SortedList<TKey, TValue> Constructor (Int32, IComparer<TKey>)

Initializes a new instance of the SortedList<TKey, TValue> class that is empty, has the specified initial capacity, and uses the specified IComparer<T>.

Namespace:  System.Collections.Generic
Assembly:  System (in System.dll)

public SortedList(
	int capacity,
	IComparer<TKey> comparer
)

Parameters

capacity
Type: System.Int32

The initial number of elements that the SortedList<TKey, TValue> can contain.

comparer
Type: System.Collections.Generic.IComparer<TKey>

The IComparer<T> implementation to use when comparing keys.

-or-

null to use the default Comparer<T> for the type of the key.

ExceptionCondition
ArgumentOutOfRangeException

capacity is less than zero.

Every key in a SortedList<TKey, TValue> must be unique according to the specified comparer.

The capacity of a SortedList<TKey, TValue> is the number of elements that the SortedList<TKey, TValue> can hold before resizing. As elements are added to a SortedList<TKey, TValue>, the capacity is automatically increased as required by reallocating the internal array.

If the size of the collection can be estimated, specifying the initial capacity eliminates the need to perform a number of resizing operations while adding elements to the SortedList<TKey, TValue>.

The capacity can be decreased by calling TrimExcess or by setting the Capacity property explicitly. Decreasing the capacity reallocates memory and copies all the elements in the SortedList<TKey, TValue>.

This constructor is an O(n) operation, where n is capacity.

The following code example creates a sorted list with an initial capacity of 5 and a case-insensitive comparer for the current culture. The example adds four elements, some with lower-case keys and some with upper-case keys. The example then attempts to add an element with a key that differs from an existing key only by case, catches the resulting exception, and displays an error message. Finally, the example displays the elements in case-insensitive sort order.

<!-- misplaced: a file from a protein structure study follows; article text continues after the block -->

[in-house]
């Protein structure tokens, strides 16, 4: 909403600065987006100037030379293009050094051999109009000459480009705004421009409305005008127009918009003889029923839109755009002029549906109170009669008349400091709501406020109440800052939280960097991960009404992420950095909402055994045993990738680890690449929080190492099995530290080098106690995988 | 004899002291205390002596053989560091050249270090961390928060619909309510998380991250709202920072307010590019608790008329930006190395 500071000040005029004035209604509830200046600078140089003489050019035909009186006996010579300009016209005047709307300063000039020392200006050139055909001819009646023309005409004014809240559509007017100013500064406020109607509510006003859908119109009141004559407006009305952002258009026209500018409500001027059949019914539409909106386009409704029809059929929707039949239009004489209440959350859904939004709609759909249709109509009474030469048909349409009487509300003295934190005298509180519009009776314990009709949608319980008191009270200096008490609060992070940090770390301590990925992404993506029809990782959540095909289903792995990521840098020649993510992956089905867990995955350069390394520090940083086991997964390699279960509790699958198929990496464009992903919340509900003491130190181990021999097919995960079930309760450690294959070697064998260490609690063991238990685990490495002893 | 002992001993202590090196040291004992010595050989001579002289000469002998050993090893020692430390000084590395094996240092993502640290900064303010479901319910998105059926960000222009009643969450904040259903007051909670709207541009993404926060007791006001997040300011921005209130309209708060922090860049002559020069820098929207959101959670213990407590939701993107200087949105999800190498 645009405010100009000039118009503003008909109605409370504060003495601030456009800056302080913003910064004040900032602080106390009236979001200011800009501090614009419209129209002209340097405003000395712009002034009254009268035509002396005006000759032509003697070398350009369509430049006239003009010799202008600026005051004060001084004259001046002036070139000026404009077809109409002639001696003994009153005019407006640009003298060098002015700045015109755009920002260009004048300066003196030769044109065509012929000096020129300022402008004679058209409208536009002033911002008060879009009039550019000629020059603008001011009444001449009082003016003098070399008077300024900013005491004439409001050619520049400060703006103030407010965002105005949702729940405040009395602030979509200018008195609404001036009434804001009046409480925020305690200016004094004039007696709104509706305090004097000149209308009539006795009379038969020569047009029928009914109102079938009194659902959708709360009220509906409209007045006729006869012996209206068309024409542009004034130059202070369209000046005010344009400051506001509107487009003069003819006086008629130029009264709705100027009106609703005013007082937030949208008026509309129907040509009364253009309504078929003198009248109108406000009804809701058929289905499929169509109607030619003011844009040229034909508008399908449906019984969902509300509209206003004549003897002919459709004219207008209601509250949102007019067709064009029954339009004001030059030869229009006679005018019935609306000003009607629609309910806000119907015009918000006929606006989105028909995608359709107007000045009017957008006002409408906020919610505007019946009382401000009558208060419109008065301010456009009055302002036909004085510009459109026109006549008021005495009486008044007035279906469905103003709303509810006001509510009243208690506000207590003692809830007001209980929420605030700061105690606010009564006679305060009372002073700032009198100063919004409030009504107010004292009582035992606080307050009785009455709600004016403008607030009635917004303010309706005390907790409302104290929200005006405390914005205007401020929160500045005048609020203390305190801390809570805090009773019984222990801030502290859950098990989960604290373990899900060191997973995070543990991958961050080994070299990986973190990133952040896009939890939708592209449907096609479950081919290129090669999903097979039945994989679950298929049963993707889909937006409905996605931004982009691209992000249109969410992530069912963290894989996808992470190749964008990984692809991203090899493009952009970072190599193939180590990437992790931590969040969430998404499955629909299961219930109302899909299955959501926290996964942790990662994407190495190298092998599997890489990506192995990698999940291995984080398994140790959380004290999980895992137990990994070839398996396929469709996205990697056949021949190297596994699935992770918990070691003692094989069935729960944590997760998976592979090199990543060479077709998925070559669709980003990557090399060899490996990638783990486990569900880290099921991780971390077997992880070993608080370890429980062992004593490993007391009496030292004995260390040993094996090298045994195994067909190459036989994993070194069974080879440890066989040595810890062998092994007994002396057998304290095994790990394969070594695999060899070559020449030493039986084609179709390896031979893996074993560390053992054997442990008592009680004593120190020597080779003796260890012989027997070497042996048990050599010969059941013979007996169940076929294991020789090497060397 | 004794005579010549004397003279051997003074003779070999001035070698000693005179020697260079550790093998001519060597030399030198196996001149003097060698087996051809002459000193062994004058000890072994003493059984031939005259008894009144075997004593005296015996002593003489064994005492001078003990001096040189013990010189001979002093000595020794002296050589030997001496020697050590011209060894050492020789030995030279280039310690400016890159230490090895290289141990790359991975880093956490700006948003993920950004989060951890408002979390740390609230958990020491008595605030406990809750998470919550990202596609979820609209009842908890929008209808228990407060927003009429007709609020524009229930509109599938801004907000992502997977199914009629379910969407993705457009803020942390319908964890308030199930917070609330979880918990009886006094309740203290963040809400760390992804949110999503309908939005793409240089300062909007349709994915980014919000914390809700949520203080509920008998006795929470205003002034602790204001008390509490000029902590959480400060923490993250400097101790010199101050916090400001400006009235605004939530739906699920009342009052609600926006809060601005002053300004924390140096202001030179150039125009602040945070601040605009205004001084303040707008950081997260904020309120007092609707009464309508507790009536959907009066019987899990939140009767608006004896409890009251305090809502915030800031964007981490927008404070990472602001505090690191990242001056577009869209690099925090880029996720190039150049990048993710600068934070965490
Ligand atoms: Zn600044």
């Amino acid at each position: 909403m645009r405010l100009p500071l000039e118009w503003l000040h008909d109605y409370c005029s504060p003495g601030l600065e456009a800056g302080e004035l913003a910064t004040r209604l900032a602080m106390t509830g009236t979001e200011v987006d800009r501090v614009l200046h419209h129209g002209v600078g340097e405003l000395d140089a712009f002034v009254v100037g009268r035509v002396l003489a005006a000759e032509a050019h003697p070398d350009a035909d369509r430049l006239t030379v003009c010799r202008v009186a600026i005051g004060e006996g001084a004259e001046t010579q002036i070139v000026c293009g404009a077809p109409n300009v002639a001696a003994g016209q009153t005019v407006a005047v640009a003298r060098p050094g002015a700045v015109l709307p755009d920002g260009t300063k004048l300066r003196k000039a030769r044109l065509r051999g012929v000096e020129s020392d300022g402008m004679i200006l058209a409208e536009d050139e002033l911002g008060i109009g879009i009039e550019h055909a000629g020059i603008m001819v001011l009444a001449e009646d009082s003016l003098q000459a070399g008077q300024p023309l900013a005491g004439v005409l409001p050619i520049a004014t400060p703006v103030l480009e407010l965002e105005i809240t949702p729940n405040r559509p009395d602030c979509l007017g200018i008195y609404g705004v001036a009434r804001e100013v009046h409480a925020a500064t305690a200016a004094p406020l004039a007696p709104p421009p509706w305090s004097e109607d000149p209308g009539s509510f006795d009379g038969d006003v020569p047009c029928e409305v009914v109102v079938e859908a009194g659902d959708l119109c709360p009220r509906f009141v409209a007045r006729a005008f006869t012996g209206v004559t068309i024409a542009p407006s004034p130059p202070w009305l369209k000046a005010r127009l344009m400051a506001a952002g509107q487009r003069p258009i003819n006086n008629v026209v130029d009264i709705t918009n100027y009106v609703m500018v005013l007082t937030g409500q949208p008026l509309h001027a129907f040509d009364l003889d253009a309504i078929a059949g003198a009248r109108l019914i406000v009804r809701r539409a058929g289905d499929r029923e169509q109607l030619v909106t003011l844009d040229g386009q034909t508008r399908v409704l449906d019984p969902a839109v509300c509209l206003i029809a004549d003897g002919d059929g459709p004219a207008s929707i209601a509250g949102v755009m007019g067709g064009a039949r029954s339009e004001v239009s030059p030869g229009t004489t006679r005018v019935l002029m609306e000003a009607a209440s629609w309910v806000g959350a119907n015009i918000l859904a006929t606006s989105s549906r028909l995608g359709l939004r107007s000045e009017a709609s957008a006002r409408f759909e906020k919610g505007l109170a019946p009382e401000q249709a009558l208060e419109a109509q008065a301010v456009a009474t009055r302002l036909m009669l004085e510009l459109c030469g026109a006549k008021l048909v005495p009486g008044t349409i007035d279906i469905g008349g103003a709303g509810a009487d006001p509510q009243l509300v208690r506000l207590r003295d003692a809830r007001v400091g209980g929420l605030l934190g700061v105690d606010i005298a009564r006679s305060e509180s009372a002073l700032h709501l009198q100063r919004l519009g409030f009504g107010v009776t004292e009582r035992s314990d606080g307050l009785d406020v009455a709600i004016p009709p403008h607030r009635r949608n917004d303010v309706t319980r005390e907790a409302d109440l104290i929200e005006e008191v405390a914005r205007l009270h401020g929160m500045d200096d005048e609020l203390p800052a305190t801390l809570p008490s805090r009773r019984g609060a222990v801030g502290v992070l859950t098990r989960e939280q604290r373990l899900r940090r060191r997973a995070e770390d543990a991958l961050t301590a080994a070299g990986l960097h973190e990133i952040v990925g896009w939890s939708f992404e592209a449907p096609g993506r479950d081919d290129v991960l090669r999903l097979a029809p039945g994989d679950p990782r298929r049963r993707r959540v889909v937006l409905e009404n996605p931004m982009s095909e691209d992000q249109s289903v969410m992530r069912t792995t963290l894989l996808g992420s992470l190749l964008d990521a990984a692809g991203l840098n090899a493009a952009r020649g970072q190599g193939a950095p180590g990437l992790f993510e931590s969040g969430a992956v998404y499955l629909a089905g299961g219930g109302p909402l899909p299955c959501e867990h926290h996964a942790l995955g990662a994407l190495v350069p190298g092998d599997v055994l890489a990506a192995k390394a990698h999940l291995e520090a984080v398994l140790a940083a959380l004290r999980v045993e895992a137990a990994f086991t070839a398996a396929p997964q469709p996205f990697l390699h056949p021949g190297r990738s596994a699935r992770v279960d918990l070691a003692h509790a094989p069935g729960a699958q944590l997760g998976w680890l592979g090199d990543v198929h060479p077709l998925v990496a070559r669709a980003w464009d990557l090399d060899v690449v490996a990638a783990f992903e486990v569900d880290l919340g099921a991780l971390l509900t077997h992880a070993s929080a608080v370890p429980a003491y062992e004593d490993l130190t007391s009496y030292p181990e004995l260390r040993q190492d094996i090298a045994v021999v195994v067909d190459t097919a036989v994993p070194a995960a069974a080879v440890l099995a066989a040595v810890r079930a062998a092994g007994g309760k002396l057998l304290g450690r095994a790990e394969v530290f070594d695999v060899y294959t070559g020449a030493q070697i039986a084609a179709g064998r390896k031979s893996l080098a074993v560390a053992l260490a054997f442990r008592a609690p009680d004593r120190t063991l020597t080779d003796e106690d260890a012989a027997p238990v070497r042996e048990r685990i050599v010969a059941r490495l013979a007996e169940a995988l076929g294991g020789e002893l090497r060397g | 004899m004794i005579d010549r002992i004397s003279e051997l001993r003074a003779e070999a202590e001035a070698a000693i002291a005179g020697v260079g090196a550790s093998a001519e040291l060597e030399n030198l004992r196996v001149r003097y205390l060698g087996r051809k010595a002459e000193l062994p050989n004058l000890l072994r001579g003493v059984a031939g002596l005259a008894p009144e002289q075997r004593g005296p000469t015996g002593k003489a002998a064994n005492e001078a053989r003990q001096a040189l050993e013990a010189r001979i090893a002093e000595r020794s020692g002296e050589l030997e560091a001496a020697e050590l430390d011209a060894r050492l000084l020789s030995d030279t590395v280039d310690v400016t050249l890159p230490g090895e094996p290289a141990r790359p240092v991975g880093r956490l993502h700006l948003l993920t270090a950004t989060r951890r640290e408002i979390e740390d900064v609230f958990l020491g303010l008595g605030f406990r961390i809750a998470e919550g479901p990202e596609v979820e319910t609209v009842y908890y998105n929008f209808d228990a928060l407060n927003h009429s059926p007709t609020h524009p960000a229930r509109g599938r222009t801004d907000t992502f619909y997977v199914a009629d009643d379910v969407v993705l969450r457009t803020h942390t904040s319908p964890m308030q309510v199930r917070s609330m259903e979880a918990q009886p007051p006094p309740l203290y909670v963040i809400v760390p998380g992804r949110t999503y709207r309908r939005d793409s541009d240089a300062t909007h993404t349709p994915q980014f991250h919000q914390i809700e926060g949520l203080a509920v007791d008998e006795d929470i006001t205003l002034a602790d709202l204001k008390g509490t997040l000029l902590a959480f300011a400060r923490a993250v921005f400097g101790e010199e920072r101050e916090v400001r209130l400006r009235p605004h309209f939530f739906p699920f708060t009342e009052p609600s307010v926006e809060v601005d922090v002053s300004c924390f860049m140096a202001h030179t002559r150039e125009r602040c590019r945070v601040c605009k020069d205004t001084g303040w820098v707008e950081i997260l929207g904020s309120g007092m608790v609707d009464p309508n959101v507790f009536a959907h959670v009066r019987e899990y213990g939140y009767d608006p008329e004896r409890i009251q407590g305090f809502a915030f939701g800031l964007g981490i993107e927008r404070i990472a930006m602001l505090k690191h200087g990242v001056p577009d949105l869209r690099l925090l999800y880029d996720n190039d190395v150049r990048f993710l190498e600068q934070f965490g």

using System;
using System.Collections.Generic;

public class Example
{
    public static void Main()
    {
        // Create a new sorted list of strings, with string keys, an 
        // initial capacity of 5, and a case-insensitive comparer.
        SortedList<string, string> openWith = 
                      new SortedList<string, string>(5, 
                          StringComparer.CurrentCultureIgnoreCase);

        // Add 4 elements to the list. 
        openWith.Add("txt", "notepad.exe");
        openWith.Add("bmp", "paint.exe");
        openWith.Add("DIB", "paint.exe");
        openWith.Add("rtf", "wordpad.exe");

        // Try to add a fifth element with a key that is the same  
        // except for case; this would be allowed with the default 
        // comparer. 
        try
        {
            openWith.Add("BMP", "paint.exe");
        }
        catch (ArgumentException)
        {
            Console.WriteLine("\nBMP is already in the sorted list.");
        }

        // List the contents of the sorted list.
        Console.WriteLine();
        foreach( KeyValuePair<string, string> kvp in openWith )
        {
            Console.WriteLine("Key = {0}, Value = {1}", kvp.Key, 
                kvp.Value);
        }
    }
}

/* This code example produces the following output:

BMP is already in the sorted list.

Key = bmp, Value = paint.exe
Key = DIB, Value = paint.exe
Key = rtf, Value = wordpad.exe
Key = txt, Value = notepad.exe
 */

.NET Framework

Supported in: 4.5.2, 4.5.1, 4.5, 4, 3.5, 3.0, 2.0

.NET Framework Client Profile

Supported in: 4, 3.5 SP1

Windows 8.1, Windows Server 2012 R2, Windows 8, Windows Server 2012, Windows 7, Windows Vista SP2, Windows Server 2008 (Server Core Role not supported), Windows Server 2008 R2 (Server Core Role supported with SP1 or later; Itanium not supported)

The .NET Framework does not support all versions of every platform. For a list of the supported versions, see .NET Framework System Requirements.

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